ALA and particularly the r-isomer (r-ALA) is considered a premium antioxidant that serves to increase lean muscle mass [1, 13].
While this aspect alone warrants r-ALA to be an essential supplement to anyone interested in a healthy, disease free body, r-ALA appears to be an antioxidant that is biologically tailor-made for bodybuilders.
Firstly, r-ALA works specifically to protect cells from the barrage of free radicals generated by intense, regular exercise training . r-ALA is unique in that it quenches all reactive oxygen species such as superoxide radicals, hydroxyl radicals, hypochlorous acid, peroxyl radicals, and singlet oxygen species. It also protects cell membranes by interacting with glutathione, which in turn recycles vitamins C and E . If you’re interested in building lean mass, this is important.
Second, in muscle cells, r-ALA is shown to actually harness the metabolic power of the cell to continuously regenerate its own active dithiol form, maintaining a continuous supply of cysteine within cells to boost glutathione levels. 
Over the years, I’ve extensively documented the importance of increasing and maintaining cysteine and glutathione levels for building lean muscle mass. Increasing and maintaining circulating cysteine and glutathione levels correlates directly to gains in lean mass. Low cysteine/glutathione levels correlate directly with losing lean muscle mass. If you’ve been training diligently for months or years with little to show for your efforts, I guarantee that you’re suffering from low levels of circulating cysteine.
In research, when a cysteine-rich supplement is introduced, lean muscle mass increases.  The biochemistry on this is complex, but the clear facts are all there — unlike the bogus, transparent supplements that are flooding the bodybuilding market today.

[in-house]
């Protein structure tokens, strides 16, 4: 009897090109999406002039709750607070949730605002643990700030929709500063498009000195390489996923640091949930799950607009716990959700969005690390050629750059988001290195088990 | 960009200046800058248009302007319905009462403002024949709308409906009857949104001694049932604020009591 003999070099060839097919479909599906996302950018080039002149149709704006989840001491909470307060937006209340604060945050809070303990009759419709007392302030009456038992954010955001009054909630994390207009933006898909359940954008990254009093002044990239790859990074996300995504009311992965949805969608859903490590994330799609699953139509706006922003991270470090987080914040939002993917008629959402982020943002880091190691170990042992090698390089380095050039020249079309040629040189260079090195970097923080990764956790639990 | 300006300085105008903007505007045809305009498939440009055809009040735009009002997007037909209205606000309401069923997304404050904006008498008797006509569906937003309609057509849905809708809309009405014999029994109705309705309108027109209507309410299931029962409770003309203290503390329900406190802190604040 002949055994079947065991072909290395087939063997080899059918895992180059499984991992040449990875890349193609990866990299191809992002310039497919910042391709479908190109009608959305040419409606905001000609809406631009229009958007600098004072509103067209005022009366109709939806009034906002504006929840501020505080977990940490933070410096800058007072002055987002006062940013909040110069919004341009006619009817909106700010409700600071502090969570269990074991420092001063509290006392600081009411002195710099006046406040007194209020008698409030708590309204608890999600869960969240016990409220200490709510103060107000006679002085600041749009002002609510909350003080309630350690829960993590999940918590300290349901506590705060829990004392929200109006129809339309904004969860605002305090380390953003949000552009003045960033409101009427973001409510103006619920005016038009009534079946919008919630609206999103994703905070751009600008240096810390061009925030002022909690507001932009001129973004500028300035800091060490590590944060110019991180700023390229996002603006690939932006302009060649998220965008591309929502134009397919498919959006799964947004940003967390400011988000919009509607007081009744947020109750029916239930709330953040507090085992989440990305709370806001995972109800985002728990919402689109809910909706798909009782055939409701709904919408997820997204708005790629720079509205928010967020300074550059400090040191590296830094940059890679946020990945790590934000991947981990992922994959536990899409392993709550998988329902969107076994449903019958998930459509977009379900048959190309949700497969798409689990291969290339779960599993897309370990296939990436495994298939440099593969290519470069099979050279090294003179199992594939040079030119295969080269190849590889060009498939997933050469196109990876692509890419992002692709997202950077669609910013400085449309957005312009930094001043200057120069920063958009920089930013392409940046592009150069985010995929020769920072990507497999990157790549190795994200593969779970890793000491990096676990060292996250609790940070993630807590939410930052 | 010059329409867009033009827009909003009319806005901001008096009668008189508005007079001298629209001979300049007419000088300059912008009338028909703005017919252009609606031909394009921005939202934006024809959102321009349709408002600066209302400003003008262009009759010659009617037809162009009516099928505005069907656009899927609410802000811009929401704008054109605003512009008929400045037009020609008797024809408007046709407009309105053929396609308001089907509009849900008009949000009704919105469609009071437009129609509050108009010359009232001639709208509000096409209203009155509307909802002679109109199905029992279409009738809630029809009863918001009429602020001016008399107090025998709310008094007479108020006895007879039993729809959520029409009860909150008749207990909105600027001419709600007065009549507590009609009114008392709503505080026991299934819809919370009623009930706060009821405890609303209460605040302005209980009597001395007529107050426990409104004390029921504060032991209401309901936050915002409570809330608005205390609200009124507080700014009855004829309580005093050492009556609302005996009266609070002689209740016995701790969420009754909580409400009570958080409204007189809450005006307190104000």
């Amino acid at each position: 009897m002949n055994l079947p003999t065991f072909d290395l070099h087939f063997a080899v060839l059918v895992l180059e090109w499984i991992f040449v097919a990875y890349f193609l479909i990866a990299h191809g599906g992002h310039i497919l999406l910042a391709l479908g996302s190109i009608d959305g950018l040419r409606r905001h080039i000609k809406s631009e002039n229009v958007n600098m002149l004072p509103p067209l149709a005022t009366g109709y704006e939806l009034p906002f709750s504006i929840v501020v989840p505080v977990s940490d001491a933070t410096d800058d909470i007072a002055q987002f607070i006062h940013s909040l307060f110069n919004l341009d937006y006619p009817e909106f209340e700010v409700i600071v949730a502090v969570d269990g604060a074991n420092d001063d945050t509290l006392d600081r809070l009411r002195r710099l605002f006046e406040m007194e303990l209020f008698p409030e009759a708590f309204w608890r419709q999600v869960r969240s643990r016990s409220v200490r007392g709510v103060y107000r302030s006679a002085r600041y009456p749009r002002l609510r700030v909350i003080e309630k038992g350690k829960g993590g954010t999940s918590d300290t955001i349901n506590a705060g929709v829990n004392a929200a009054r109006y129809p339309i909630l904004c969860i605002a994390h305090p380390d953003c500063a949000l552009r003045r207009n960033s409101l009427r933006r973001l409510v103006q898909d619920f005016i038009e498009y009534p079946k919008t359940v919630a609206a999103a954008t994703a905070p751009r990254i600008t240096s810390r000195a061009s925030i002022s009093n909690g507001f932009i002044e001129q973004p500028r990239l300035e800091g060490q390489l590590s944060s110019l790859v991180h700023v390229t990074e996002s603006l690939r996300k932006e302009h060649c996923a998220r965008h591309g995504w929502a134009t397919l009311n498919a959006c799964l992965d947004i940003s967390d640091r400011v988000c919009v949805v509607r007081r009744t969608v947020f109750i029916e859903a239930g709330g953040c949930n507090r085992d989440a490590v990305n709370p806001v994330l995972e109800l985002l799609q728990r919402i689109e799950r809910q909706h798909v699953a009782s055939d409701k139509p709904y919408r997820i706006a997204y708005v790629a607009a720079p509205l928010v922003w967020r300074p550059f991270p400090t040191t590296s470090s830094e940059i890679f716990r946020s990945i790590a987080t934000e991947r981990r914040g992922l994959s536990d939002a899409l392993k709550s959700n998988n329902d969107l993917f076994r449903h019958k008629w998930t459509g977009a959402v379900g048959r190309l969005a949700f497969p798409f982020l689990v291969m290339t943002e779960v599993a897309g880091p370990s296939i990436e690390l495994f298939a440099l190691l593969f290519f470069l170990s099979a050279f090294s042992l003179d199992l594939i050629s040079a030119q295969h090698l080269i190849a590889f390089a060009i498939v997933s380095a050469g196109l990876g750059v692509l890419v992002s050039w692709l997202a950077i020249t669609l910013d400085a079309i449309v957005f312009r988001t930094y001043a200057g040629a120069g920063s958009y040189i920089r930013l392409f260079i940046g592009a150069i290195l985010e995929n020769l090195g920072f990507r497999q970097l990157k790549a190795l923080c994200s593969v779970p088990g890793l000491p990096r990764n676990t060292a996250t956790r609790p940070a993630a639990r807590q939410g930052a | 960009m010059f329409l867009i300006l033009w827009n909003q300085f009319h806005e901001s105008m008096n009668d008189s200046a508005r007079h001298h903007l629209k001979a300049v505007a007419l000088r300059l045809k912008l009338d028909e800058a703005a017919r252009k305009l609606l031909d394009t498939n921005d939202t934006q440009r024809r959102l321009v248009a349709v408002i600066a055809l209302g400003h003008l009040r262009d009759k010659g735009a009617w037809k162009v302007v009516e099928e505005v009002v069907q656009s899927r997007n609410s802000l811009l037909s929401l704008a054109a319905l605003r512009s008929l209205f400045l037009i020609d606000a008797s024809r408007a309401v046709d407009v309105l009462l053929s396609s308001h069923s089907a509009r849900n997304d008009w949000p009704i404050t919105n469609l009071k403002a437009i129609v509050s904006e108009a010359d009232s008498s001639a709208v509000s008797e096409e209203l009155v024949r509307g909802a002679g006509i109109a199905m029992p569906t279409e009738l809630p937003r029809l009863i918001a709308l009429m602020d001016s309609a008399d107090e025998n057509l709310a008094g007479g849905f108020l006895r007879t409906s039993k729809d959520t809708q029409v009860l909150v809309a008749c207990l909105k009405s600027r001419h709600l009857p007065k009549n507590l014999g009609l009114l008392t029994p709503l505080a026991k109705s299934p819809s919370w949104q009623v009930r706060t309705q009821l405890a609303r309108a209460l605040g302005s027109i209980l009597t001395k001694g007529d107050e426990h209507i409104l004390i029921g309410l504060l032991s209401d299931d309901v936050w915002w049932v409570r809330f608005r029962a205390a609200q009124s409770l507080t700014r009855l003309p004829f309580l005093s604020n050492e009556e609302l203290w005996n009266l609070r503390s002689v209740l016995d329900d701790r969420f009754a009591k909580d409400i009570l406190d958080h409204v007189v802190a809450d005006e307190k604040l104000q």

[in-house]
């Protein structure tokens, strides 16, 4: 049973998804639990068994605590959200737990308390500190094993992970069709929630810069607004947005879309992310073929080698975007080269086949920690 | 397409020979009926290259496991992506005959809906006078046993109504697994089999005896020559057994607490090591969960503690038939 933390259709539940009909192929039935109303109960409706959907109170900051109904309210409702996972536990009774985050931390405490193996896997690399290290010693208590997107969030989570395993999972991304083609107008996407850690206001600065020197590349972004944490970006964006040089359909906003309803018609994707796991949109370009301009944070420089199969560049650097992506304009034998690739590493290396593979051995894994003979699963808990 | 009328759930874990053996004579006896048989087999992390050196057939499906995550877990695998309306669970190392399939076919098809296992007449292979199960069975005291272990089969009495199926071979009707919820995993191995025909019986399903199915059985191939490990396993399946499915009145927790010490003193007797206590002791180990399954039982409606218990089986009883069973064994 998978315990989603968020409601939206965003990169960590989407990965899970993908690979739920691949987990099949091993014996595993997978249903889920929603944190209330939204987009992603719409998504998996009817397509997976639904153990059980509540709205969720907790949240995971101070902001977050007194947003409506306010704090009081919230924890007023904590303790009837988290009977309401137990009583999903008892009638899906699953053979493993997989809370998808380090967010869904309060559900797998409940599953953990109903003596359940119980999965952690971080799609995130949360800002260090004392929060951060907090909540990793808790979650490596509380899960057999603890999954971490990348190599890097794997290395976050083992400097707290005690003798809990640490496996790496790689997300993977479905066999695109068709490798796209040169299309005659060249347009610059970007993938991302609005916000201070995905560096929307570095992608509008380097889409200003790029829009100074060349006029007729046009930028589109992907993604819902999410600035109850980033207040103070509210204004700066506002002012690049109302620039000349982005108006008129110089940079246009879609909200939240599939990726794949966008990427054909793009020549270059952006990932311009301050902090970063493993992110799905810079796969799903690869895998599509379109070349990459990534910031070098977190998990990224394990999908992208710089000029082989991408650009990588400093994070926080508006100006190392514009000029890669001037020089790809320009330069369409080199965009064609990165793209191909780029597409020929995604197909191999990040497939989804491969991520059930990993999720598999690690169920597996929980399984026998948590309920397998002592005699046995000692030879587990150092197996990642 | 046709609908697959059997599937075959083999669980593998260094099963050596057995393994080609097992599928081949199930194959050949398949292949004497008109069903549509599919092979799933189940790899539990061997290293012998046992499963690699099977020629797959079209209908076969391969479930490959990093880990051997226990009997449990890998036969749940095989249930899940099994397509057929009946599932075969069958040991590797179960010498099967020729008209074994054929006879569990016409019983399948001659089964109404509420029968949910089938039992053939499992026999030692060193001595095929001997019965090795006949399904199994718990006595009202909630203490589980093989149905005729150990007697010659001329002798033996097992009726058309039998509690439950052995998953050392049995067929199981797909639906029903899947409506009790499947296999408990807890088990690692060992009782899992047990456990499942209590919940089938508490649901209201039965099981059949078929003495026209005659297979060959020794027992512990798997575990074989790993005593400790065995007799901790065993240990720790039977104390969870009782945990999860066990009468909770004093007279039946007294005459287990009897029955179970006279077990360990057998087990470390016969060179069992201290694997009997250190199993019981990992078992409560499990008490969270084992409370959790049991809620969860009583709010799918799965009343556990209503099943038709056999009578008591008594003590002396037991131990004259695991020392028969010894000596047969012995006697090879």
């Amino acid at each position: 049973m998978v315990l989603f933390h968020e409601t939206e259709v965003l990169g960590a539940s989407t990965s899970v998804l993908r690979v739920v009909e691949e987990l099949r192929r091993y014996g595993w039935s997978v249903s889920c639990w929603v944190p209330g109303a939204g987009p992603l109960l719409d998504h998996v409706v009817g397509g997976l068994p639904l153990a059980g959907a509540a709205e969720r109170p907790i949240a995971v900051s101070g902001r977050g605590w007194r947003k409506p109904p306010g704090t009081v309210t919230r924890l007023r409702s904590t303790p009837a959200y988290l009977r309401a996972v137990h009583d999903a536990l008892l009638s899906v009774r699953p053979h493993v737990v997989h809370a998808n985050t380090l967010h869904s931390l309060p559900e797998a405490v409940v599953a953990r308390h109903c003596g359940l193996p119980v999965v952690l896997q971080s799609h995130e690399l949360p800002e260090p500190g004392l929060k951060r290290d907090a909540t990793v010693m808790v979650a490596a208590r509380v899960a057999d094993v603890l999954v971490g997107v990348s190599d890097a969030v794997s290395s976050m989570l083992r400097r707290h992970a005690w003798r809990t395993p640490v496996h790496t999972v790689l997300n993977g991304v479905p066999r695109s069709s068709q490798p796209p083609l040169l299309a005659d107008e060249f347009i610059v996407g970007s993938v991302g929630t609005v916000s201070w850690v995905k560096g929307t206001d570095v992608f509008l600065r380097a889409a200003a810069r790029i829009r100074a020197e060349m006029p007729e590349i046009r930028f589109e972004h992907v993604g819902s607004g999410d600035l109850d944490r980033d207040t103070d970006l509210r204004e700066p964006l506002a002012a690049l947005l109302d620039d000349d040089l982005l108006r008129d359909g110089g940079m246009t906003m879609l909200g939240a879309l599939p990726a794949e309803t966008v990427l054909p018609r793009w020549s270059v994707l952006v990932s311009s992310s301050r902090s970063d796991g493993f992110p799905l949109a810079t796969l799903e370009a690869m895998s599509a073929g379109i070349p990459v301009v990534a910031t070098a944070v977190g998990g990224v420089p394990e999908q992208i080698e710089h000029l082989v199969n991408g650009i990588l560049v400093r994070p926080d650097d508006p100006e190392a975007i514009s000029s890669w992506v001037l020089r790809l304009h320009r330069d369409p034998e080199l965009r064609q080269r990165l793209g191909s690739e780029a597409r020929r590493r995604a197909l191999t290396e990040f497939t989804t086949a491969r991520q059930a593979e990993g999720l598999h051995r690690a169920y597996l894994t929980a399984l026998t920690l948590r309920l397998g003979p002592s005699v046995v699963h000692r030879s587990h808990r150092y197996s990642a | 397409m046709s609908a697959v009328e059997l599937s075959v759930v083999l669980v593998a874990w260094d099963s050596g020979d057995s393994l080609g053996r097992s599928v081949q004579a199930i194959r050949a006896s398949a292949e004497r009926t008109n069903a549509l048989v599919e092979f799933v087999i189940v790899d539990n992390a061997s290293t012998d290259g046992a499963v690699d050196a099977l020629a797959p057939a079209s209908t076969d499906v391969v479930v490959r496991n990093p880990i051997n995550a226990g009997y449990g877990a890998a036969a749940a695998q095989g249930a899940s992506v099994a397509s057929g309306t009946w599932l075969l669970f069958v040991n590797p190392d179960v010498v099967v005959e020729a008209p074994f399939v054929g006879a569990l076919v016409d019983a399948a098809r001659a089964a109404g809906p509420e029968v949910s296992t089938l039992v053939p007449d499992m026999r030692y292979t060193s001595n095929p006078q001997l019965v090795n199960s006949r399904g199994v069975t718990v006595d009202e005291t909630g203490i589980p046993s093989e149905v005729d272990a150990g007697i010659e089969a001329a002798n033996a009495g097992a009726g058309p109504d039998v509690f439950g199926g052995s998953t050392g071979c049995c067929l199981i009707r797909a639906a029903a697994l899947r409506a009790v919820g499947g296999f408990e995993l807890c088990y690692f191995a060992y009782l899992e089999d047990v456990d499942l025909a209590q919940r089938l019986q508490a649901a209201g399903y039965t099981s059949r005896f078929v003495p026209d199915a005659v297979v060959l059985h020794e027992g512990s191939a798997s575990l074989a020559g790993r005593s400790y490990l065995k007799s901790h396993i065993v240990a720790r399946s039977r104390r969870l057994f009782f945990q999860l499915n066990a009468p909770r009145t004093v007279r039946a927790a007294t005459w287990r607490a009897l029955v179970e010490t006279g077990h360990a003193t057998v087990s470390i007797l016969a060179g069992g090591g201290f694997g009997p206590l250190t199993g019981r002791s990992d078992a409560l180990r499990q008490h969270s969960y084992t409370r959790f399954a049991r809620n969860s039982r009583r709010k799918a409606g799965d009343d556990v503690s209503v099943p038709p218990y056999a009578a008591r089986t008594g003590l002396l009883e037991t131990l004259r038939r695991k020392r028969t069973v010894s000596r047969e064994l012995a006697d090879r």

Due to r-ALA’s unique ability to work synergistically within cells to continuously regenerate its own active form, r-ALA 200 appears to be the most potent cysteine supplement available today. Do not forget, there is some rather compelling research that demonstrates cysteine levels govern how much muscle you gain from weight training. If you want a healthy, lean, muscular body for life, base your nutritional supplementation program around research-proven-compounds like r-ALA 200.
1. Henriksen, EJ. In: Antioxidants in Diabetes Management, edited by Packer L, Rosen P, Tritschler HJ, King GL, and Azzi A.New York: Dekker, 303–318, 2000.
2. Haugaard, N, and Haugaard E. Biochim Biophys Acta 222: 583–586, 1970.
3. Singh, HPP, and Bowman RH. Biochem Biophys Res Commun 41: 555–561, 1970.
4. Strödter, D, Lehmann E, Lehmann U, Tritschler HJ, Bretzel RG, and Federlin K. Diabetes Res Clin Pract 29: 19–26, 1995.
5. Estrada, DE, Ewart HS, Tsakiridis T, Volchuk A, Ramlal T, Tritschler H, and Klip A. Diabetes 45: 1798–1804, 1996.
6. Maddux, BA, See W, Lawrence JC, Jr, Goldfine AL, Goldfine ID, and Evans JL. Diabetes 50: 404–410, 2001.
7. Henriksen, EJ, Jacob S, Streeper RS, Fogt DL, Hokama JY, and Tritschler HJ. Life Sci 61: 805–812, 1997
8. Saengsirisuwan, V, Kinnick TR, Schmit MB, and Henriksen EJ. J Appl Physiol 91: 145–153, 2001.
9. Saengsirisuwan V, FR. Perez, TR. Kinnick, and EJ. Henriksen. J Appl Physiol 92: 50–58, 2002.
10. Jiankang L. Head E, Gharib AM, Yuan W, Ingersoll RT, Hagen§ TM, Cotman CW, and Ames BN. Proc. Natl. Acad. Sci. USA. 99 4 2356–2361, 2002.
11. Khanna S et al. J.Appl.Physiol. 86(4):1191–1196, 1999.
12. Packer L, Roy S,Sen CK. Adv Pharmacol 38: 79–101, 1997.
13. Packer, L, Witt EH, and Tritschler HJ. Free Radic Biol Med 19: 227–250, 1995.
14. Cribb PJ, Hayes. Curr Opin Clin Nutr Metab Care. 2008 Jan;11(1):40-4. Review.